How to safely power Notecarrier AF?

Hi,

the Notecarrier AF has USB and 2 JST, and the Feather board (e.g. ESP32) has USB and JST. Which of these can / should be used to power the assembled dev kit? And is it safe to connect both USB ports at once? (e.g. to get debug output from the Feather and use the Blues debug terminal).

Kind regards,
Thomas

Hey @tamberg, great question! You absolutely can plug USB cables into both the AF and the ESP32 at the same time. I do this all the time during development for exactly the reason you describe: to connect directly to the Notecard over USB serial and push firmware updates to the ESP32. Both devices will draw their power directly from those ports, but both are connected to a common ground, so won’t interfere when simultaneously connected.

As for the JST connectors, we recommend powering your project through the JST port on the Notecarrier-AF and not from the ESP32 or another Feather that includes a LiPo. You’re not at risk of ruining either device by powering through the Feather JST in terms of what we have tested, but since the Notecarrier includes additional power circuitry and reverse polarity protection, you’re better off going through the JST on the Notecarrier itself.

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You mention powering the Notecarrier-AF through he JST port. I assume you mean the Battery JST port… If we needed to power the unit from an external source (a vehicle with a 12v supply), then what would you suggest? DC-DC from 12v to 5v, and into the JST battery port? But what if we also need the battery backup (lipo) ability?

@tremmert maybe this helps https://www.adafruit.com/product/4755

(It takes 12V from solar or any other source and works with feather.)

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Hmm… Thank you for the recommendation. Any other thoughts out there? The Adafruit device you recommended only supports a max of 10v input. I am wanting to power this from a 12v power source. I could add a regulator, but I wanted to see what else others might be doing.

I was thinking about using a 12v to 3.7v buck converter, but was worried about the efficiency. I am hoping this will run off a 12v battery (not sure of the size) for a couple weeks…

Also, someone else mentioned powering the board through the JST connector. Which one? The solar or battery? If I am using a 12v to 3.7v buck converter, and connect it to the battery JST connector, and then plug in my laptop to a usb port, will that be safe?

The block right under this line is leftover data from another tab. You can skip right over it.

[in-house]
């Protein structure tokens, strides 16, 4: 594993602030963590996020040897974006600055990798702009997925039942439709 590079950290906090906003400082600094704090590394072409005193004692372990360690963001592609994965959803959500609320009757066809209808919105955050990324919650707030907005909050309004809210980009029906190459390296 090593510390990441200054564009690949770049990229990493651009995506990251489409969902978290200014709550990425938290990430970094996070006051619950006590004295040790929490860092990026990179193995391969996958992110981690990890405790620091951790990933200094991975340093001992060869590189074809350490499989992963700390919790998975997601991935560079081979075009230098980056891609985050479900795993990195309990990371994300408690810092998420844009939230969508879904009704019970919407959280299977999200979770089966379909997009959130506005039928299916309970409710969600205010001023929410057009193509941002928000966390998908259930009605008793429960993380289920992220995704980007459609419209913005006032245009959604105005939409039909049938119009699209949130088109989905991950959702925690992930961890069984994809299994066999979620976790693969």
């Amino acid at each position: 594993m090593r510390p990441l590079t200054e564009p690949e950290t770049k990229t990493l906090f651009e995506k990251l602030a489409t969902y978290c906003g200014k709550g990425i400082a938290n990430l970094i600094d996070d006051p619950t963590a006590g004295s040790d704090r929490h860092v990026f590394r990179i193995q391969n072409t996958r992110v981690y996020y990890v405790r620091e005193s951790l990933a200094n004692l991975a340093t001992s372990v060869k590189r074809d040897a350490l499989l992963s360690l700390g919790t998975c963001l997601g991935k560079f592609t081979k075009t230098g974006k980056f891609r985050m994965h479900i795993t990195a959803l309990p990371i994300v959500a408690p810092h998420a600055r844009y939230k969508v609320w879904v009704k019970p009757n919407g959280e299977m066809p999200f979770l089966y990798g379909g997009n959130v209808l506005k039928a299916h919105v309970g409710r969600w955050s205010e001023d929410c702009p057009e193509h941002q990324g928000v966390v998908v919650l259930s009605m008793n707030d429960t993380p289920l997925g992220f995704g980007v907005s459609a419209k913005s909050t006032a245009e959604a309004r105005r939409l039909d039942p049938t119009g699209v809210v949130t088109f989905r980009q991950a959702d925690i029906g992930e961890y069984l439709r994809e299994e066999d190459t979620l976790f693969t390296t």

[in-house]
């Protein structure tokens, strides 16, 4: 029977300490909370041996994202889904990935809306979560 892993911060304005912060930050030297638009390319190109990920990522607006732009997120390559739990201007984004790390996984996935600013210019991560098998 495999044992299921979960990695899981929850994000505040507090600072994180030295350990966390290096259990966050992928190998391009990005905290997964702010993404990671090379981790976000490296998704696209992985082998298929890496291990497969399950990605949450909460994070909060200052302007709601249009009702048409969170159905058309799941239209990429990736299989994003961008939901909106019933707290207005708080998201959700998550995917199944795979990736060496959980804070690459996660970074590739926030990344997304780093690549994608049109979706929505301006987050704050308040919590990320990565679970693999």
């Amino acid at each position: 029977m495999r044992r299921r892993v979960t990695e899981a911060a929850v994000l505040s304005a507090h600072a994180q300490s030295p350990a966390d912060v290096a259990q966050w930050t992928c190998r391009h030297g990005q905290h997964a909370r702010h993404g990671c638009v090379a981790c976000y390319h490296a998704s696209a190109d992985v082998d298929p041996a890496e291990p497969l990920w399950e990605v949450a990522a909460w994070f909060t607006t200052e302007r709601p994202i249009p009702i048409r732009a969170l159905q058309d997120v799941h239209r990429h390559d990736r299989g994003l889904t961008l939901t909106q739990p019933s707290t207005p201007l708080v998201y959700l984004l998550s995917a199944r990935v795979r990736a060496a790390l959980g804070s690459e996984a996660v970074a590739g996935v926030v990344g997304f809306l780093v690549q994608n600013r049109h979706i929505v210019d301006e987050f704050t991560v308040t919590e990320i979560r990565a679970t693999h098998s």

max of 10v input

Oops, you’re right. It’s for 6V solar panels, not 12V.

How about https://www.adafruit.com/product/1065

5V regulated output from 6.5 – 32VDC input

Then connect 5V to the solar JST on the note carrier AF.

Based on https://dev.blues.io/hardware/notecarrier-datasheet/notecarrier-af/

The solar charging circuit is designed for use with a 4.5-7V solar panel.

So this should work, right?

@tamberg You have found a great solution! The product fits both the max current and max voltage constraints. Additionally, you will also need to add a LiPo battery to the battery JST, so your power solution will be able to absorb the 2A burst required to power the modem if and when it connects to GSM/GPRS.

It’s worth noting, it is NOT possible to source the 2A directly from the solar input JST, because the charge circuit is only rated for 1.25A.

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@zfields, thanks! Which capacity LiPo (and solar panel, if any) do you typically use?

Hello again @tamberg,

We use 1800-2500mAh when using flat “Pouch” lipo batteries (make sure you get the polarity correct; our preference is the Adafruit LiPo), or use most any available 18650 LiPo (although our preference is Panasonic NCR18650PF because of its temperature characteristics).

Solar panel is a matter of preference and of course it depends upon how much energy you need.

Sorry for the delay between responses. This has been such a good question, we are having internal discussions which are leading to us updating our documentation. So thank you for the excellent question!

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Been looking for this answer. Thanks!